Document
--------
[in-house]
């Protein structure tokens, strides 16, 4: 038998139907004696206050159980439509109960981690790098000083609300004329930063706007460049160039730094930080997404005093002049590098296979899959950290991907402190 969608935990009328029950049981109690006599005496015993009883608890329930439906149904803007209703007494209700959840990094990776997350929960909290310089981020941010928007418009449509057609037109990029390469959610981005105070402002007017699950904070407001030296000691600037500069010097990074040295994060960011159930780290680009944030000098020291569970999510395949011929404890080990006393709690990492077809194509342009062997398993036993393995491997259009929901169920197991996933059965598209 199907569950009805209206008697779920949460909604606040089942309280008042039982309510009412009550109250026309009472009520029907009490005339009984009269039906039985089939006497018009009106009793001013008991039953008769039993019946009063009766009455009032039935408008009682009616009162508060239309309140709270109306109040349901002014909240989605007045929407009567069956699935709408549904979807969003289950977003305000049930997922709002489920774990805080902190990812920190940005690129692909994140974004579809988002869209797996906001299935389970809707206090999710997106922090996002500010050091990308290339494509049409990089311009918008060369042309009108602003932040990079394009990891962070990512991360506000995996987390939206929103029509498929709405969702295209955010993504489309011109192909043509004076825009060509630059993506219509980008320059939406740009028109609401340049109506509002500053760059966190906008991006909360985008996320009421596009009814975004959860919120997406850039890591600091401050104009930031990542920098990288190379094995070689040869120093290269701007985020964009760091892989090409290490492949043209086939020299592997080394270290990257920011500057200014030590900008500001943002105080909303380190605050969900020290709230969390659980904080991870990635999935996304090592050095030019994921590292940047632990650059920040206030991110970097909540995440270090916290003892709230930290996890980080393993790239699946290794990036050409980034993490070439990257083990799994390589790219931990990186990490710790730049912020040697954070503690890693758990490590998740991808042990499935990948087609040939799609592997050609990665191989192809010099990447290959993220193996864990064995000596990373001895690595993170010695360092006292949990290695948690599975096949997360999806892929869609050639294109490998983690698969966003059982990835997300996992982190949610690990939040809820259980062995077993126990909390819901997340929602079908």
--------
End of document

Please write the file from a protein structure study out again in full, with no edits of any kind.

[in-house]
């Protein structure tokens, strides 16, 4: 038998139907004696206050159980439509109960981690790098000083609300004329930063706007460049160039730094930080997404005093002049590098296979899959950290991907402190 969608935990009328029950049981109690006599005496015993009883608890329930439906149904803007209703007494209700959840990094990776997350929960909290310089981020941010928007418009449509057609037109990029390469959610981005105070402002007017699950904070407001030296000691600037500069010097990074040295994060960011159930780290680009944030000098020291569970999510395949011929404890080990006393709690990492077809194509342009062997398993036993393995491997259009929901169920197991996933059965598209 199907569950009805209206008697779920949460909604606040089942309280008042039982309510009412009550109250026309009472009520029907009490005339009984009269039906039985089939006497018009009106009793001013008991039953008769039993019946009063009766009455009032039935408008009682009616009162508060239309309140709270109306109040349901002014909240989605007045929407009567069956699935709408549904979807969003289950977003305000049930997922709002489920774990805080902190990812920190940005690129692909994140974004579809988002869209797996906001299935389970809707206090999710997106922090996002500010050091990308290339494509049409990089311009918008060369042309009108602003932040990079394009990891962070990512991360506000995996987390939206929103029509498929709405969702295209955010993504489309011109192909043509004076825009060509630059993506219509980008320059939406740009028109609401340049109506509002500053760059966190906008991006909360985008996320009421596009009814975004959860919120997406850039890591600091401050104009930031990542920098990288190379094995070689040869120093290269701007985020964009760091892989090409290490492949043209086939020299592997080394270290990257920011500057200014030590900008500001943002105080909303380190605050969900020290709230969390659980904080991870990635999935996304090592050095030019994921590292940047632990650059920040206030991110970097909540995440270090916290003892709230930290996890980080393993790239699946290794990036050409980034993490070439990257083990799994390589790219931990990186990490710790730049912020040697954070503690890693758990490590998740991808042990499935990948087609040939799609592997050609990665191989192809010099990447290959993220193996864990064995000596990373001895690595993170010695360092006292949990290695948690599975096949997360999806892929869609050639294109490998983690698969966003059982990835997300996992982190949610690990939040809820259980062995077993126990909390819901997340929602079908």